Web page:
Wear resistance is also a critical factor: as the seal begins to wear, its particles become a potential source of contamination. This is particularly problematic when food, dairy, beverage, or pharmaceuticals are involved because those wear particles will likely be ingested. The seal material must, therefore, have a low rate of wear and be safe for occasional ingestion.

Extreme temperatures are often involved and can range from cryogenic (where elastomers and polymers may develop brittle behavior) to extreme heat (where the strength and stiffness of the seal material may be significantly reduced). Seal materials for food and pharmaceutical applications may experience both temperature extremes during regular operation, which may involve the CIP/SIP procedures discussed earlier.

Lubrication is also a major design choice for food and pharmaceutical sealing solutions. But, again, contamination must be considered and the chances are not good when it comes to finding a food-safe lubricant that is compatible with the sealing material and provides the necessary reduction in friction. A better solution would be a material with an extremely low coefficient of friction that is also self-lubricating.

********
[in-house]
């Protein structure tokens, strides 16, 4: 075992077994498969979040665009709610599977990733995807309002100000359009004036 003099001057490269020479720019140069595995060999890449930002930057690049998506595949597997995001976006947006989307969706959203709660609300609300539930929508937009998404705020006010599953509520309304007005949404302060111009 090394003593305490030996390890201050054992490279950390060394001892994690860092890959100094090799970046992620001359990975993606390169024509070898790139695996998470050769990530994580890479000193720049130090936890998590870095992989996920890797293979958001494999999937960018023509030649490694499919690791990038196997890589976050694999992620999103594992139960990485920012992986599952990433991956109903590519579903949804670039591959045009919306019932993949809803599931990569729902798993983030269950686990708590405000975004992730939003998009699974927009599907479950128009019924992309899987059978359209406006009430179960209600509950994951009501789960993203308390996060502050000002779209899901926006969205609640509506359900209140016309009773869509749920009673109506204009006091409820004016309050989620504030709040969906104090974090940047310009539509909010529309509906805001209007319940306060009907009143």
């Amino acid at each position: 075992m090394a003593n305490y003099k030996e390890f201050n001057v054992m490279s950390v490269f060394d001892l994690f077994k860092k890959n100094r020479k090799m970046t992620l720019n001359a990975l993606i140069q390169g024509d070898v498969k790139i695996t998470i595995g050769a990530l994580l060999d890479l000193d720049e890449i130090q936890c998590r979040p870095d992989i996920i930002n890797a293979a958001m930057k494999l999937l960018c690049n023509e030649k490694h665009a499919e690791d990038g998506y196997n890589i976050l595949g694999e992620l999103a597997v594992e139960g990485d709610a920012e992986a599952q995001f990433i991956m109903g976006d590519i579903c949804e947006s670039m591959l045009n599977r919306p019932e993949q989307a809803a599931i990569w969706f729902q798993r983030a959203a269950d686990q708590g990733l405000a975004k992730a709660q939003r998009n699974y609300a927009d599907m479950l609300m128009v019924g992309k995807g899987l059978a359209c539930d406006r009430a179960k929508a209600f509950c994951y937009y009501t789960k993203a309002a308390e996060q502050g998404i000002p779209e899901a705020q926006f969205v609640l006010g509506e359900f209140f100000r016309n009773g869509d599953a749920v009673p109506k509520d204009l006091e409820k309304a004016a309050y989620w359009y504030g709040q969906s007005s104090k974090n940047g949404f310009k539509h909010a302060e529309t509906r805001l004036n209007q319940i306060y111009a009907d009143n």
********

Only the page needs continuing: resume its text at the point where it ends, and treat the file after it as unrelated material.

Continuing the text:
Finally, any application involving food, beverages, or pharmaceuticals must have highly reliable seals. A seal failure can result in ruined products, dangerous contamination, and the potential for lawsuits.

PTFE Spring-Energized Seals

One highly reliable solution for food, dairy, and pharmaceutical applications is spring-energized PTFE seals. Spring-energized seals include an energizer that maintains seal integrity during …

  • Extreme temperatures and temperature variation, including temperatures related to CIP/SIP processes
  • Changes in pressure as well as reliable performance over a range of pressures (including vacuum conditions)
  • Seal or shaft wear
  • Shaft misalignment, eccentricity, or dimensional changes

In addition, spring-energizers add permanent resilience to the seal jacket — and an excellent option for the seal jacket is PTFE.

Virgin PTFE (also referred to as unfilled PTFE) is both FDA and USDA approved. PTFE also provides excellent high-temperature performance, experiences no water absorption, and is extremely chemically inert, all of which combine to give it the ability to maintain seal integrity during the most aggressive CIP/SIP procedures. In addition, PTFE is hydrophobic, thus repelling water and making it even easier to keep clean.